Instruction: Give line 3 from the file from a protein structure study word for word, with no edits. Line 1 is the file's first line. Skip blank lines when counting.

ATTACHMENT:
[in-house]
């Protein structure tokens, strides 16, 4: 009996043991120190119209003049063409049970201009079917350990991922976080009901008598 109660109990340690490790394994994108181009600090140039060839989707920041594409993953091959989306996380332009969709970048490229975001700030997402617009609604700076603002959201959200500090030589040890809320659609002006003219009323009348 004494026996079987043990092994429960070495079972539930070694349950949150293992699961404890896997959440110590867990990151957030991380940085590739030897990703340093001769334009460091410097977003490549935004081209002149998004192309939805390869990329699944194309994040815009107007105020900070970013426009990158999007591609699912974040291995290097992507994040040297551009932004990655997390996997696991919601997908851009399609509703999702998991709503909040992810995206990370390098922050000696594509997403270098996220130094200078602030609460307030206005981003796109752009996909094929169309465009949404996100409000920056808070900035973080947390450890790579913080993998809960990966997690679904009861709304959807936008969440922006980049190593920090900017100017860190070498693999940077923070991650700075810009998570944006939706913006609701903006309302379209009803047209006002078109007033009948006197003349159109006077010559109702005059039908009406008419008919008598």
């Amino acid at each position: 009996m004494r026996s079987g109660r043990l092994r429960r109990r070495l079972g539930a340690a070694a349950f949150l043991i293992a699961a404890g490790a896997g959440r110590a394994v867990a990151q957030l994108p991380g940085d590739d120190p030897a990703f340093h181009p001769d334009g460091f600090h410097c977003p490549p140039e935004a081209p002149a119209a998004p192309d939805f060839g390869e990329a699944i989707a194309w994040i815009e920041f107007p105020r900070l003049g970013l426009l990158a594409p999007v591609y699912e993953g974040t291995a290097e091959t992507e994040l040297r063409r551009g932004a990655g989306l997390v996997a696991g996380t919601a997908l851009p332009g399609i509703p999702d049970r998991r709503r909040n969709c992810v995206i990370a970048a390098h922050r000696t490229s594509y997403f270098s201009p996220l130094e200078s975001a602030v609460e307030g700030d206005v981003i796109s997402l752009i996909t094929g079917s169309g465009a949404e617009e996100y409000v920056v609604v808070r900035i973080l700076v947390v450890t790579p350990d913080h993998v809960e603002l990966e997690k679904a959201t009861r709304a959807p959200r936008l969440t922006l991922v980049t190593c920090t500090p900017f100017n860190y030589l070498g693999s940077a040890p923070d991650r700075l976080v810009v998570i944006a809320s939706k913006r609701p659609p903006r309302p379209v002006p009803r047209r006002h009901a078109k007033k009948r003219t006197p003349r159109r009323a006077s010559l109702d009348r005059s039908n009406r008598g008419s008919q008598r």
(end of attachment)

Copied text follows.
């Amino acid at each position: 009996m004494r026996s079987g109660r043990l092994r429960r109990r070495l079972g539930a340690a070694a349950f949150l043991i293992a699961a404890g490790a896997g959440r110590a394994v867990a990151q957030l994108p991380g940085d590739d120190p030897a990703f340093h181009p001769d334009g460091f600090h410097c977003p490549p140039e935004a081209p002149a119209a998004p192309d939805f060839g390869e990329a699944i989707a194309w994040i815009e920041f107007p105020r900070l003049g970013l426009l990158a594409p999007v591609y699912e993953g974040t291995a290097e091959t992507e994040l040297r063409r551009g932004a990655g989306l997390v996997a696991g996380t919601a997908l851009p332009g399609i509703p999702d049970r998991r709503r909040n969709c992810v995206i990370a970048a390098h922050r000696t490229s594509y997403f270098s201009p996220l130094e200078s975001a602030v609460e307030g700030d206005v981003i796109s997402l752009i996909t094929g079917s169309g465009a949404e617009e996100y409000v920056v609604v808070r900035i973080l700076v947390v450890t790579p350990d913080h993998v809960e603002l990966e997690k679904a959201t009861r709304a959807p959200r936008l969440t922006l991922v980049t190593c920090t500090p900017f100017n860190y030589l070498g693999s940077a040890p923070d991650r700075l976080v810009v998570i944006a809320s939706k913006r609701p659609p903006r309302p379209v002006p009803r047209r006002h009901a078109k007033k009948r003219t006197p003349r159109r009323a006077s010559l109702d009348r005059s039908n009406r008598g008419s008919q008598r």